http://www.federalreserve.gov/faqs/economy_14400.htm

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Anonymous
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March 5, 2015 at 11:01 AM ×

FT says:

I think we can expect a ratcheting up of the FED's new rhetoric about the dollar at the next meeting...
This will provide the opportunity for a mild short squeeze in the EUR/USD as a few Johnny come lately need to be reminded that it's not always smooth sailing to parity (and eventually lower).
2 weeks vols seem reasonably cheap...

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washedup
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March 5, 2015 at 1:15 PM ×

MM - it would be interesting to regress the durable goods multiplier vs the ratio of global trade to GDP - I doubt one gets a clean month to month relationship, but I think that's where the cause and effect lies, with a few years lag.
Interestingly, and (importantly since the global trade to GDP ratio does not contain things like web traffic and services), it very clearly peaked in 2012 and has been trending down ever since - will be interesting to see if in the future your multiplier hooks up as a result.

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Anonymous
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March 5, 2015 at 3:43 PM ×

Farmer:

Since CNBC this morning is calling for a June raise, it is safe to assume that the majority of market forces have come to the same conclusion.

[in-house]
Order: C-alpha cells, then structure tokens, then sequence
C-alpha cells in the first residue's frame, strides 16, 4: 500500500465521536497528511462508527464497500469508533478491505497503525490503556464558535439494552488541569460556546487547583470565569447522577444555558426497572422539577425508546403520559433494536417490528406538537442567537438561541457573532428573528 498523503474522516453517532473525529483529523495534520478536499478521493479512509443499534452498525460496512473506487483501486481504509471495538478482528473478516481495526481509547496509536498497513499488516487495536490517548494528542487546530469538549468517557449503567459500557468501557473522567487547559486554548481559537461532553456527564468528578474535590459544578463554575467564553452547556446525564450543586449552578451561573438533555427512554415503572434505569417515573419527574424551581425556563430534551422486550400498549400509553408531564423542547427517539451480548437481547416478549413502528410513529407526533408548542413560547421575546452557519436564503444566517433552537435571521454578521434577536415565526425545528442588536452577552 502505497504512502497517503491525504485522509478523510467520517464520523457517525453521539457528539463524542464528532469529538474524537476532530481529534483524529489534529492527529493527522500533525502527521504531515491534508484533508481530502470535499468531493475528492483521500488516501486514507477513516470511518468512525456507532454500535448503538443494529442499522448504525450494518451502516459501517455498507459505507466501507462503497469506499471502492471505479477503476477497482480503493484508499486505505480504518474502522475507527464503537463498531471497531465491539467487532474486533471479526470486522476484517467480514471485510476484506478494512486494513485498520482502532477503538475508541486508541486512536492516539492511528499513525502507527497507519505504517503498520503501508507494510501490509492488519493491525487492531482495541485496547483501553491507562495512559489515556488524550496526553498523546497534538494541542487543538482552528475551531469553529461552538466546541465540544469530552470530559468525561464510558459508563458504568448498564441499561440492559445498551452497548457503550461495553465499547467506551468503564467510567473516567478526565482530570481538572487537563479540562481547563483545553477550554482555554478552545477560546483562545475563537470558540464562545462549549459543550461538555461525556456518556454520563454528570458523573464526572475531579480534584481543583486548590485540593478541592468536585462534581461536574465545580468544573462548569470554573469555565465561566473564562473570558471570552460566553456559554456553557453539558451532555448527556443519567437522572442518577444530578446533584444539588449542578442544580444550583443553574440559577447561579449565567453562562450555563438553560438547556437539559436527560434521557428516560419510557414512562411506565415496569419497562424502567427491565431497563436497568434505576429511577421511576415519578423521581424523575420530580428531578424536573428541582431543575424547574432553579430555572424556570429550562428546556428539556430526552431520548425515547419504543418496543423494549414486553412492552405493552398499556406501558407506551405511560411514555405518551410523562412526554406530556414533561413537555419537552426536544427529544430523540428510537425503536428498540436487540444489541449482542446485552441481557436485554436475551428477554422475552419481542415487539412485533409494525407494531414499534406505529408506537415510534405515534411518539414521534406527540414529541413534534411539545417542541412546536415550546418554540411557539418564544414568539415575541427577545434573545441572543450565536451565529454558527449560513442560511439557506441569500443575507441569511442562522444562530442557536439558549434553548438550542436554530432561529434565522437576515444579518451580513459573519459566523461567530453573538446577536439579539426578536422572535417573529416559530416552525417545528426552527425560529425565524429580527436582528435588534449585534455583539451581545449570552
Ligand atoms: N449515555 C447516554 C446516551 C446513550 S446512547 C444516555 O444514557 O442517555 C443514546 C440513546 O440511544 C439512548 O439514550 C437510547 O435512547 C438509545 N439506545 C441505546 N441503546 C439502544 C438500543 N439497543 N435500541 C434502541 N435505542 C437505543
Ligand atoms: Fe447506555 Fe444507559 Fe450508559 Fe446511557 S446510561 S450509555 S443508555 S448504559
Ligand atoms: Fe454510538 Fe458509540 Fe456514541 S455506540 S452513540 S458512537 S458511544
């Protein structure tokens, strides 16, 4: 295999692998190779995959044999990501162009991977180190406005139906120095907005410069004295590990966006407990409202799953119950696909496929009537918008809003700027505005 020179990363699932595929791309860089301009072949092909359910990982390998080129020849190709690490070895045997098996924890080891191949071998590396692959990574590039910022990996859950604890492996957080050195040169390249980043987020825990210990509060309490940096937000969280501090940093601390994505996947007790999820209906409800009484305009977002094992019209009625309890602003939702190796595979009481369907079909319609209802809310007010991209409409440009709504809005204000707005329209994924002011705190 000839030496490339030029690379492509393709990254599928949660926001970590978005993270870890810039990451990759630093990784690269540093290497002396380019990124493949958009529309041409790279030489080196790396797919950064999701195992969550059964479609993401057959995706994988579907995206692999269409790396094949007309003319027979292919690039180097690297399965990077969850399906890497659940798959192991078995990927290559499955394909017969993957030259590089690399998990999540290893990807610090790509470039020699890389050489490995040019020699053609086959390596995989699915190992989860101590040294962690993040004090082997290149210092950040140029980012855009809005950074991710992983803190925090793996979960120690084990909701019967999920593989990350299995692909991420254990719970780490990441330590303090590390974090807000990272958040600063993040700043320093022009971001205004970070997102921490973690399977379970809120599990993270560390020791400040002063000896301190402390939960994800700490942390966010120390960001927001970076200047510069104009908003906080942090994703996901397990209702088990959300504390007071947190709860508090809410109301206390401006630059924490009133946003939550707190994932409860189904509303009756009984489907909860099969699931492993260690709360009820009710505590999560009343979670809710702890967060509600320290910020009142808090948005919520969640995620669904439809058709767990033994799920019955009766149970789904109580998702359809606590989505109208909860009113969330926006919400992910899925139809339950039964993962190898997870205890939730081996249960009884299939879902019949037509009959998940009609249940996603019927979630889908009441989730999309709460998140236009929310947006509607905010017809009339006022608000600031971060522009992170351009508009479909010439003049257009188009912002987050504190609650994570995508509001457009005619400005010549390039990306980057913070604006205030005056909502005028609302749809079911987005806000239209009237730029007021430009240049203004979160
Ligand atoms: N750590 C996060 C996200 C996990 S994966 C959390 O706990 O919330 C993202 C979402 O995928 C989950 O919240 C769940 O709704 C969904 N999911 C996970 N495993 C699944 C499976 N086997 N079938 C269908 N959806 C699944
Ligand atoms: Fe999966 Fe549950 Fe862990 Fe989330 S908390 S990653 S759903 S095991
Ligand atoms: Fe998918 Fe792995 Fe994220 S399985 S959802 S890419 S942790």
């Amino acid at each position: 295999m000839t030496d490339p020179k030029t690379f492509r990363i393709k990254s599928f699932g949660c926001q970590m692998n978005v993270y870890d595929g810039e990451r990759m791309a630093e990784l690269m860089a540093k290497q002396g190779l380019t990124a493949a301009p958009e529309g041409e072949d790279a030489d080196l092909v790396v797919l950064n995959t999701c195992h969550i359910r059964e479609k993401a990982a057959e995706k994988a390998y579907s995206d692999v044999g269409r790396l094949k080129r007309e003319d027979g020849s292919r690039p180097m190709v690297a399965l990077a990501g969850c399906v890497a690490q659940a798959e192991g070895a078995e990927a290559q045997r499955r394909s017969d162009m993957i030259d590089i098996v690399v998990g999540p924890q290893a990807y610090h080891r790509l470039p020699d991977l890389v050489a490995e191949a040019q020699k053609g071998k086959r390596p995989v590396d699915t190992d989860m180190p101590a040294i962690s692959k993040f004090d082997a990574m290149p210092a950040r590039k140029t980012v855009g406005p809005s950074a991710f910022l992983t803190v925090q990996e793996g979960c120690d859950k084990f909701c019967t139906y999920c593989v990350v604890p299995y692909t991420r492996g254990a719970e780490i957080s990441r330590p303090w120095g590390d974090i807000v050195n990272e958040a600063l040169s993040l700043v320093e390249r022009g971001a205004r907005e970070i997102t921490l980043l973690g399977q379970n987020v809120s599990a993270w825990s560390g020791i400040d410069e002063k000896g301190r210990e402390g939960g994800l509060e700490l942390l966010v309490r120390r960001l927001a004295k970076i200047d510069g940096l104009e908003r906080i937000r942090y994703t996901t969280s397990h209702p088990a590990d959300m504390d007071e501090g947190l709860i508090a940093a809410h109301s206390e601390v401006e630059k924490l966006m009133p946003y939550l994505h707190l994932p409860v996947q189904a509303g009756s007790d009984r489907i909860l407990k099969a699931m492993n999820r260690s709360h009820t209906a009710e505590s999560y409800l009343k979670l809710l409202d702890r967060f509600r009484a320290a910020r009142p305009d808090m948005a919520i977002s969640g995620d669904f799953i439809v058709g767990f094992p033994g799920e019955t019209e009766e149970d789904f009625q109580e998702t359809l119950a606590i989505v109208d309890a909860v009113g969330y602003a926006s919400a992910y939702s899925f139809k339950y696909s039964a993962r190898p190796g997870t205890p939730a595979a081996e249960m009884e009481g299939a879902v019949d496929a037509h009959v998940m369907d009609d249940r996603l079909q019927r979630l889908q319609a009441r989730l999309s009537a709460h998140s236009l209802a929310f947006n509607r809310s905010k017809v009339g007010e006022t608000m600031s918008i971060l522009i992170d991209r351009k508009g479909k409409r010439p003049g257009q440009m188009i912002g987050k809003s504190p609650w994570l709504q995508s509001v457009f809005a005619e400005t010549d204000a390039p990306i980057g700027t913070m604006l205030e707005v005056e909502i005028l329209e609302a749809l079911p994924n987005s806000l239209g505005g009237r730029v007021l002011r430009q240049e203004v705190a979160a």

Tomorrow the NFP weakness probably will only cause a short term squeeze to dollar bulls.

Now I have question on GBP: what is the UK election's effect on GBP? Can anyone familiar with UK politics give me some insights/

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hipper
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March 5, 2015 at 3:44 PM ×

Thanks for bringing durables into the big picture.

I'd say there are multiple forces weighing down on all sorts of durable goods: e.g. the commodity glut, an ever growing labor pool for the lower education manufacturing jobs, increasing proportion of automation and other manufacturing efficiency developments, globalization etc. All of these are major forces that are pushing down unit costs and there pretty much isn't any way Fed & Co could think about countering them with.